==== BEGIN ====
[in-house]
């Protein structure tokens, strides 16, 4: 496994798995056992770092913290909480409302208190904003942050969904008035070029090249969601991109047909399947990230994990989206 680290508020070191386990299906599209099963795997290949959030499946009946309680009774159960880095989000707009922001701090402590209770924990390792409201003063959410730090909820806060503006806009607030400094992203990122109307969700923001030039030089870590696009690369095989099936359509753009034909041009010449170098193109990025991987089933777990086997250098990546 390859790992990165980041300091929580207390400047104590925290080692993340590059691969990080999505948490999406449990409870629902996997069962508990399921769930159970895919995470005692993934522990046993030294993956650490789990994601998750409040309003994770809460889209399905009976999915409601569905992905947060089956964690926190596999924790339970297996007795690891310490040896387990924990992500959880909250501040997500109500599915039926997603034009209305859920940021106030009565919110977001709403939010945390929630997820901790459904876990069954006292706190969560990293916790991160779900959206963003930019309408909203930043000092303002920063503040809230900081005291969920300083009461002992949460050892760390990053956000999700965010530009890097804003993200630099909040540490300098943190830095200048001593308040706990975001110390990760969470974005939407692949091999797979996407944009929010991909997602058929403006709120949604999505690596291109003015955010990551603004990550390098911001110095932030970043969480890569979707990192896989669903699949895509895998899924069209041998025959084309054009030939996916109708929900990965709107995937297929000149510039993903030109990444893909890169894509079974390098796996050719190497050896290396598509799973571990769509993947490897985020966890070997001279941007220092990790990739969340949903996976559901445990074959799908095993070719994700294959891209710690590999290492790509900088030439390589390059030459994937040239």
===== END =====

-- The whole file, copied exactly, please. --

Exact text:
[in-house]
């Protein structure tokens, strides 16, 4: 496994798995056992770092913290909480409302208190904003942050969904008035070029090249969601991109047909399947990230994990989206 680290508020070191386990299906599209099963795997290949959030499946009946309680009774159960880095989000707009922001701090402590209770924990390792409201003063959410730090909820806060503006806009607030400094992203990122109307969700923001030039030089870590696009690369095989099936359509753009034909041009010449170098193109990025991987089933777990086997250098990546 390859790992990165980041300091929580207390400047104590925290080692993340590059691969990080999505948490999406449990409870629902996997069962508990399921769930159970895919995470005692993934522990046993030294993956650490789990994601998750409040309003994770809460889209399905009976999915409601569905992905947060089956964690926190596999924790339970297996007795690891310490040896387990924990992500959880909250501040997500109500599915039926997603034009209305859920940021106030009565919110977001709403939010945390929630997820901790459904876990069954006292706190969560990293916790991160779900959206963003930019309408909203930043000092303002920063503040809230900081005291969920300083009461002992949460050892760390990053956000999700965010530009890097804003993200630099909040540490300098943190830095200048001593308040706990975001110390990760969470974005939407692949091999797979996407944009929010991909997602058929403006709120949604999505690596291109003015955010990551603004990550390098911001110095932030970043969480890569979707990192896989669903699949895509895998899924069209041998025959084309054009030939996916109708929900990965709107995937297929000149510039993903030109990444893909890169894509079974390098796996050719190497050896290396598509799973571990769509993947490897985020966890070997001279941007220092990790990739969340949903996976559901445990074959799908095993070719994700294959891209710690590999290492790509900088030439390589390059030459994937040239």